Criminal Historian

Working with dead people

Month: June 2017

New crime and punishment records online

The Findmypast search page for its crime collection

Findmypast added a final 68,000 records to its collection of England and Wales Crime, Prisons and Punishments records last Friday, with its collection now being the largest set of English and Welsh crime records available online.

All these new records have come from The National Archives at Kew, and are taken from five separate series:

  • Home Office (HO 8) – convict hulks, convict prisons and criminal lunatic asylums, quarterly returns of prisoners
  • Central Criminal Court (CRIM 9) – after-trial calendars of prisoners
  • Home Office (HO 140) – calendar of prisoners
  • Home Office/Prison Commission (PCOM 2) – prison records
  • Home Office/Prison Commission (PCOM 3) – male licences, 1853-1887

This image is from Findmypast’s collection, and originated in the HO8 files (HO 8/161). Part of the ‘Convict Hulks, Convict Prisons and Criminal Lunatic Asylums: Quarterly Returns of Prisoners’, it records names, ages, offences, where and when convicted, the sentence, and the convict’s health and behaviour during the quarter of the year in which the returns were compiled. So here, we can see that William Jeffs, a 22-year-old burglar, had displayed ‘bad’ behaviour, whereas another convict had shown ‘exemplary’ behaviour despite being a convicted rapist.

As you might be able to tell from this image, not all the names are written out in full – several are just initials and a surname – and the location and year are not evident from this simple search result, so you may need to do a bit of cross-referencing or scrolling back through images to give you more information.

FMP’s records have come from The National Archives at Kew

Also, do not assume that the place listed at the front of the entire document is the only one mentioned – for example, with this image, some prior pages are from the Attested List of the Convict Department, Criminal Lunatic Asylum, Broadmoor, and for the quarter ending on 30 September 1864 – but the last entries in the original book are for the Invalid Convict Prison at Woking.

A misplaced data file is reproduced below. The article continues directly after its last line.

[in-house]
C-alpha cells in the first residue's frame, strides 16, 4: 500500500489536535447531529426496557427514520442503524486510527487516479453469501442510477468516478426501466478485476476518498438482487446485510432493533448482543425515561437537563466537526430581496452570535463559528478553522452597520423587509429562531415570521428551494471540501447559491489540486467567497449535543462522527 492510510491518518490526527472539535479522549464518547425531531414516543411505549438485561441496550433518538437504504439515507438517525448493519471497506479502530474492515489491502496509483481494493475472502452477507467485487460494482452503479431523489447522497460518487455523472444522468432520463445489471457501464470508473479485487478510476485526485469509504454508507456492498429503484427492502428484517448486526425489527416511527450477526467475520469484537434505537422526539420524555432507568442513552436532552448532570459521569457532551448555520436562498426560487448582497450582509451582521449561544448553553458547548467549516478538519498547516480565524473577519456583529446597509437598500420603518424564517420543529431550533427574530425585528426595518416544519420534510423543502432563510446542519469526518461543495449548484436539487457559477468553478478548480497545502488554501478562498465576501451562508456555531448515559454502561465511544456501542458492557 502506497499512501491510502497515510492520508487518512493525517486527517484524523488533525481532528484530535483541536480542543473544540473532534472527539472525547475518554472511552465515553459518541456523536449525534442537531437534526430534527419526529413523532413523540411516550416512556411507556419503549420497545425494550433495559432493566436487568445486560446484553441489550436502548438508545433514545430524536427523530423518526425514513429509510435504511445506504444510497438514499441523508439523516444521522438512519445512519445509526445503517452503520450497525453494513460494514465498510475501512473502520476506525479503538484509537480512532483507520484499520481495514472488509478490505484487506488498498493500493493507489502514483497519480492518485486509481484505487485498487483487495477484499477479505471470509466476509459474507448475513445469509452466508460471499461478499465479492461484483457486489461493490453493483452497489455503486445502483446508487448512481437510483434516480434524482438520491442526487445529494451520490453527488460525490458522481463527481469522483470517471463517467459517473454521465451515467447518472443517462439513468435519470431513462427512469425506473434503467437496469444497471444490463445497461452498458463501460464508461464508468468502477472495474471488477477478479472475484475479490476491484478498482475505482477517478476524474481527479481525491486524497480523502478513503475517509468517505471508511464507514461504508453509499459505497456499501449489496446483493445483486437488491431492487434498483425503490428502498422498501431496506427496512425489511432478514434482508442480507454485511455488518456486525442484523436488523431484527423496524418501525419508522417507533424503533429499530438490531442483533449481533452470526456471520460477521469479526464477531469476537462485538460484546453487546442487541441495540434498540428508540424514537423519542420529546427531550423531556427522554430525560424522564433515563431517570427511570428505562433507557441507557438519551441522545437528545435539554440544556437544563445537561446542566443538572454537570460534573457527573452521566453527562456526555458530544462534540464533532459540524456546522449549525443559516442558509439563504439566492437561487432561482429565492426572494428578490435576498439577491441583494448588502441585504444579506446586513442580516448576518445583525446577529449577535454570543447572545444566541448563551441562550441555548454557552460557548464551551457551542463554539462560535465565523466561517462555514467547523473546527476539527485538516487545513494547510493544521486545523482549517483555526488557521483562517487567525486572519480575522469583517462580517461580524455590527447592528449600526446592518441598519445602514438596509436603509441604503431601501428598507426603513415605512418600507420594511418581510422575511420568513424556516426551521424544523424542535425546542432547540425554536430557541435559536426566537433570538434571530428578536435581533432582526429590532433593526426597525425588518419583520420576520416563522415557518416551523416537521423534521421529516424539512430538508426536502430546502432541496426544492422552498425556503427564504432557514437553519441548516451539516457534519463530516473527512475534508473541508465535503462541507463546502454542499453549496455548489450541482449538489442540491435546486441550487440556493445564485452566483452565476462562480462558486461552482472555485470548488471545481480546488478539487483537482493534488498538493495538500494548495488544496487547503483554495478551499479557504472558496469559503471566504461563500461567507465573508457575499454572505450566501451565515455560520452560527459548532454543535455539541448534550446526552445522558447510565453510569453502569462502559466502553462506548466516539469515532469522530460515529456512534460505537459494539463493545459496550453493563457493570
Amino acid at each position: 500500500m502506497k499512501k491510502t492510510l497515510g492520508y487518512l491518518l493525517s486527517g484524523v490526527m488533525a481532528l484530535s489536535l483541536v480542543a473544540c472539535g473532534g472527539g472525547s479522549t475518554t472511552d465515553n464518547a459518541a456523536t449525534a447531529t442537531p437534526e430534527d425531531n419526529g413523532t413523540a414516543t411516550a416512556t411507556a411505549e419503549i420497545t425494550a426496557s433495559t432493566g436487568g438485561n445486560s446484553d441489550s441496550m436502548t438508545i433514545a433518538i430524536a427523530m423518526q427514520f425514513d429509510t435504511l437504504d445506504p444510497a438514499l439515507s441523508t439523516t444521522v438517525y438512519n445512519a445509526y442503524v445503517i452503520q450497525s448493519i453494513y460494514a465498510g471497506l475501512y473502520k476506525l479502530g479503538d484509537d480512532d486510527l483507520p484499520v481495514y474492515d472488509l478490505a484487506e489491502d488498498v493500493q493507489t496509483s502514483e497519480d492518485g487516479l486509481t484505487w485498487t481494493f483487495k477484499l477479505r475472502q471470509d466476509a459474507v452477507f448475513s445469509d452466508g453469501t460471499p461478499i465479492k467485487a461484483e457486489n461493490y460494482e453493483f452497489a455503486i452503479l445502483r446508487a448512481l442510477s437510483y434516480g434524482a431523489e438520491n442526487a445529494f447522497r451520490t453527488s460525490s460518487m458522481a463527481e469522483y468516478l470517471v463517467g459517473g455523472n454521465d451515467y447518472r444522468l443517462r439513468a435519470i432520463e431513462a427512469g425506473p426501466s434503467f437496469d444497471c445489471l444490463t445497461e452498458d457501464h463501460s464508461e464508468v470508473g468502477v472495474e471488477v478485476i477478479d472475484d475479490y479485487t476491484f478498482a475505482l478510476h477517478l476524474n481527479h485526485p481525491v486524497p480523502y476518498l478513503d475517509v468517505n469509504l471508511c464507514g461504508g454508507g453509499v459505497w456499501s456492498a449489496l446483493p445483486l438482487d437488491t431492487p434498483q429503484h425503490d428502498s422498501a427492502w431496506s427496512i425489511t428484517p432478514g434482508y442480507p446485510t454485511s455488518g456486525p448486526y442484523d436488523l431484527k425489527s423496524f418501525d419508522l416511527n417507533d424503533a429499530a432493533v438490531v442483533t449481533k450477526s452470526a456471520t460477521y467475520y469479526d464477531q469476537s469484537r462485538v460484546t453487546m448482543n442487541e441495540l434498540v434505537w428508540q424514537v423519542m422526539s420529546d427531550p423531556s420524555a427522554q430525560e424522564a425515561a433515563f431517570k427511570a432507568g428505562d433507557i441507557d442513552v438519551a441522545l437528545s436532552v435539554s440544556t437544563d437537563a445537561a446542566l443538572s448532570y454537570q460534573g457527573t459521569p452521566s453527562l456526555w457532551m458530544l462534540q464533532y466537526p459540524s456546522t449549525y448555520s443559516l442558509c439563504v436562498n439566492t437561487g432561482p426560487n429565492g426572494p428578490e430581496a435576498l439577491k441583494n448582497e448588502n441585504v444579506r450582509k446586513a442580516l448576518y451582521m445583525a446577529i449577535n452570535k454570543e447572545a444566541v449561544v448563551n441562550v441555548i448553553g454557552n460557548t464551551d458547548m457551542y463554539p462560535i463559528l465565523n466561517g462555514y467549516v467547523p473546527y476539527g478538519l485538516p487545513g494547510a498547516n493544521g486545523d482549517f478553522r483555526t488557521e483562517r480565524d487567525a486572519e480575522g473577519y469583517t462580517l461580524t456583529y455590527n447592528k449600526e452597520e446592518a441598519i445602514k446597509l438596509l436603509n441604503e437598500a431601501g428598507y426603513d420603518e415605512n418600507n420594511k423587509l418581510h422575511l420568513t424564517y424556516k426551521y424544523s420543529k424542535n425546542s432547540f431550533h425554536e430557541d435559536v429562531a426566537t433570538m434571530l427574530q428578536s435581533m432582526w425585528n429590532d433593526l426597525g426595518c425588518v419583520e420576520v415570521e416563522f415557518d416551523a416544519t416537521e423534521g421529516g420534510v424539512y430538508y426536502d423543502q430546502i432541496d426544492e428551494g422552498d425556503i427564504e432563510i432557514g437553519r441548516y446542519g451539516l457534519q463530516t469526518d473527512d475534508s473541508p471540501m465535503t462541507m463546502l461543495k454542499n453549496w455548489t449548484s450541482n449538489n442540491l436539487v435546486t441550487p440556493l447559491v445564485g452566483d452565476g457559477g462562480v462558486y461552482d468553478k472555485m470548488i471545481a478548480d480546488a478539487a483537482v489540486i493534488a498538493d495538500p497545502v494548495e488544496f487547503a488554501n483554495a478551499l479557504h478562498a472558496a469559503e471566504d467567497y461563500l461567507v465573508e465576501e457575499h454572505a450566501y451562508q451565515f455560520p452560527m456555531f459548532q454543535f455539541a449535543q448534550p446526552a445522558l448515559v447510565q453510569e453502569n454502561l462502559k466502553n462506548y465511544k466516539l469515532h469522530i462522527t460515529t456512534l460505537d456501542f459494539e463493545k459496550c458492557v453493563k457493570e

But if you suspect you have a criminal ancestor, these online records may help you track them – and their crimes – down; and even if you don’t have a convict in your family tree, they make for fascinating reading!

You can access the Crime and Punishment collection on Findmypast here – a subscription is needed for full access.

A case for the Fingerprints Department

The Illustrated London News’ coverage of another burglary case – this time from 1928 – where fingerprint analysis was crucial

It was in Argentina in 1892 that Eduardo Alvarez, a police inspector, made the first criminal identification through an analysis of fingerprints. Francisca Rojas, who had murdered her two sons, denied she was responsible for the deaths, but a bloody print on a door was identified as hers.

Various 19th century individuals – such as Sir Francis Galton – had already established that fingerprints could be used for identification purposes, but it was actually fiction that first showed their use for criminal purposes, with one of the stories in Mark Twain’s Life On The Mississippi (1883) using fingerprints to identify a murderer.

In Britain, the first conviction in the UK made on the basis of fingerprint evidence came in 1902, when Harry Jackson was convicted of burglary. The first British murder case to rely on fingerprints was in 1905, when South London shopkeepers Thomas and Ann Farrow were killed.

The case that I’m looking at this week is from the same decade; just a year after the first case to depend on fingerprints. It clearly shows the novelty of this type of evidence.

It was October 1904, and 22-year-old labourer George Gage stood in the dock at the Central Criminal Court. The court heard that Gage had broken into a house in Hammersmith, and helped himself liberally to some wine he found in there. He then stole silver goods worth £15 (these seemed to have mainly been spoons), before escaping.

Mention of George Gage in the records of the Old Bailey (from Old Bailey Online)

Unfortunately for George, his desire for a drink was his downfall. He left his fingerprints all over the wine glass he had used. It was duly examined by the Fingerprints Department of Scotland Yard, and within half an hour, the prints were found to be ‘absolutely identical with the fingerprint marks of an ex-convict named Gage’.

George Gage, as the records of the Old Bailey show, had appeared in court in September 1903, charged, with another man, of being found at night with housebreaking implements in their possession.